Category: Mercy and Healing

A Christian Voice In A Changing Culture

Holy Family?

I prepared myself for the worst last Sunday, the Feast of the Holy Family. I prophesied a dismal homily on the too-radiant-to-be-believed triad: you know, ‘be holy as Mary, Joseph, and Jesus are holy’, piercing neither the surface of family nor holiness.

Wrong on all counts. My pastor pointed out the disparity between our generosity to family members and to strangers. We write big checks to orphans then all but get restraining orders on family members who ‘trigger’ us. Overly sensitive to those we love so much we hate, many of us are anything but holy in how emotionally stingy we are toward family members.

It’s our nature to defend ourselves when loved ones frustrate us. Or take some disturbing turn that frightens us. Jesus stressed Mary out by ditching the clan for some temple time. It was the first sign of Him distancing Himself from her for reasons not yet clear. To be sure, the analogy breaks down with our families: confusing members are messianic only in their own darkened minds. Yet it can help to remember everyone has a subtext that only God ‘gets’ as well as a noble destiny we may have forgotten.

This holy week I had the privilege of responding to an emergency call from colleagues in marital crisis. That holy family nearly blew up as they walked onto a landmine of familiar suspicions and judgments. But they surrendered together to the Father who calmed the storm; holy peace helped them to hear each other so they could glimpse his or her goodness once more. Another couple met with us to seek wisdom on how to best love a son in the throes of an identity crisis. (It’s hard to love a 36-year-old acting 16.) But these parents are digging deep into the Father’s love for their child and his best. However painful, the only way is down– on one’s knees–where love and wisdom are distilled. Generous, tempered care for the other’s good can result from such prayer.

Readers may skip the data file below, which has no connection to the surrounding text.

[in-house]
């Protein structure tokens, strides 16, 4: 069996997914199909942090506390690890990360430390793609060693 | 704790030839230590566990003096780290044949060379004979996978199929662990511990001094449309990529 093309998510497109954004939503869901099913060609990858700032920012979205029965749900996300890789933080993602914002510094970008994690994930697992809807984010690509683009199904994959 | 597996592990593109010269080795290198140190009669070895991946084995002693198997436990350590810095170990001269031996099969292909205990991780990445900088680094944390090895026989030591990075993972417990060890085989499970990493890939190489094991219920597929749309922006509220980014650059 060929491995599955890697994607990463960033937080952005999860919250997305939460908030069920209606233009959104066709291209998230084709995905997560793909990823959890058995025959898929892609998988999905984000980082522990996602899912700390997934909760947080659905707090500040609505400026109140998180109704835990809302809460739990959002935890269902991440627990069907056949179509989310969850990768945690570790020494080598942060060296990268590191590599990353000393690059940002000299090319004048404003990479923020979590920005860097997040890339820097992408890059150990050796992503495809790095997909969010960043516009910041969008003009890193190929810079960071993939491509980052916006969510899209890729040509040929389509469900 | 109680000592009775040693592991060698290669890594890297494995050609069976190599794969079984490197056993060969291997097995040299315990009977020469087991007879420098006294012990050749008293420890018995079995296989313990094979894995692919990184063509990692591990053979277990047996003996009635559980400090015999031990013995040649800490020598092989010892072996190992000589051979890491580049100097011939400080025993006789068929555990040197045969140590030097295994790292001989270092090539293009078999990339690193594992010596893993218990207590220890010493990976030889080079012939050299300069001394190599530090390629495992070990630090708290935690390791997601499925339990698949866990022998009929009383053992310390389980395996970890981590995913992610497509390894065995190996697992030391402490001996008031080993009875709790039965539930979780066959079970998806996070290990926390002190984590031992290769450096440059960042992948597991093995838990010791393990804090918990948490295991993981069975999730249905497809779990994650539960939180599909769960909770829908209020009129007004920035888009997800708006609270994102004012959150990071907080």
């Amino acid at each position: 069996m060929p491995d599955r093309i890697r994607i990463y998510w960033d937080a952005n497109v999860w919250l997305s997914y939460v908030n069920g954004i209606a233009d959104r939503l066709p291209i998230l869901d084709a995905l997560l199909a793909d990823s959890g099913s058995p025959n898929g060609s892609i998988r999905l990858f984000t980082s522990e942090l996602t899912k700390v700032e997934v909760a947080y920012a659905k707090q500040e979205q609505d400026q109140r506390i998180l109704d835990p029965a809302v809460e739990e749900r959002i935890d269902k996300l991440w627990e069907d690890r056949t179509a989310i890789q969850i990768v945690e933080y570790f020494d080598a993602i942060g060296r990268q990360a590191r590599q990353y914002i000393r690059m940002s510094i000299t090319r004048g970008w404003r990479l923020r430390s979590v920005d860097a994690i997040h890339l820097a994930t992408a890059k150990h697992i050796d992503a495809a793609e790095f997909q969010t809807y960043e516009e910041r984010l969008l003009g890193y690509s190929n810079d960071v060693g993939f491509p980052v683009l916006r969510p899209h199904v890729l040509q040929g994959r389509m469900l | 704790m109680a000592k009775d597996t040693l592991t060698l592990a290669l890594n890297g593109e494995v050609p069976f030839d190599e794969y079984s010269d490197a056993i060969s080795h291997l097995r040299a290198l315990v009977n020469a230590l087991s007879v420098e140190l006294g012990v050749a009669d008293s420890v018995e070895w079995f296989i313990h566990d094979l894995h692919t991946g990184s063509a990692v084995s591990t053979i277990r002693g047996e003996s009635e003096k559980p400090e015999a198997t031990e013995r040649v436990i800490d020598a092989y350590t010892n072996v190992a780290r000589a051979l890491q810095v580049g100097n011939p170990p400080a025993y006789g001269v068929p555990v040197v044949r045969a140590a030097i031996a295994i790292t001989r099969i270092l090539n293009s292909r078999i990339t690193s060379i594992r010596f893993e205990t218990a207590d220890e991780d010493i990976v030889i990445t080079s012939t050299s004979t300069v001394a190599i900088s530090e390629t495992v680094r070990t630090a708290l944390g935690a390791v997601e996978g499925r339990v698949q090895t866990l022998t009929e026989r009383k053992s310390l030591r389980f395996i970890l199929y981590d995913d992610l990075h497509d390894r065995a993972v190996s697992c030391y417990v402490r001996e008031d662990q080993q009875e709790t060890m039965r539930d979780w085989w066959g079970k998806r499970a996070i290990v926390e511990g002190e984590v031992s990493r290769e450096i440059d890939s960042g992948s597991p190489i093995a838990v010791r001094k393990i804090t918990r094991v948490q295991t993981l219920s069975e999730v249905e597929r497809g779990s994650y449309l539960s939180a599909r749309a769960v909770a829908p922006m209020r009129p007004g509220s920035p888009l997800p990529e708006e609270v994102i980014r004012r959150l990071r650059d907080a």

Mary shows us the way here. After her anxiety over Jesus’ disappearance, she does something we all can do—she ‘treasured these things in her heart’ (LK 2:51). That word for ‘treasure’ means to reflect, to conceive something new out of the brooding. It provides sacred space for entrusting the beloved to the Father who sees all (LK 2:51); it may also grant one inspired sight. You could say that Mary’s prayer transformed her fear into marvel. May such prayer make our families holy this year too; may we love our members wisely, generously, in 2019.

Please take time to watch our new video and become ‘Chaste Together.’

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Saved by Beauty 2

‘The joy of a saint is not to draw people to himself…but to cast his crown before God.’ Father Richard Veras

This fall I’ve faced the down-drag of affliction—my Church’s tendency to look good rather than to become good, and my mother who shattered her shoulder in August. In the face of her mortality (resilient and recovering 93-year-old that she is!), I uneasily check my own and am tempted by resignation rather than resurrection.

Jesus is faithful through His saints. During several trips to care for Mom, I attended morning Mass at a local parish. One day a week the priest presides expertly over a sanctuary teeming with elementary school kids while we adults vie for seats in back. A young father who I can only describe as radiant-in-holiness sat next to me and proceeded to boast about his first grade daughter and how he wanted to ‘live out’ the Mass for her. What? I saw him once again, warm and porous-in-love. Light broke my darkness.

A young Filipina woman reads the Old Testament passage and Psalm one day a week at the same Mass. When she does, her beauty and sanctity compel me to listen; I receive the Word freely. I asked her afterwards how she preps, and she responded that she prays to embody the Word for that moment—to step into the Word and become it. What? Something like joy welled up in me and overtook sadness.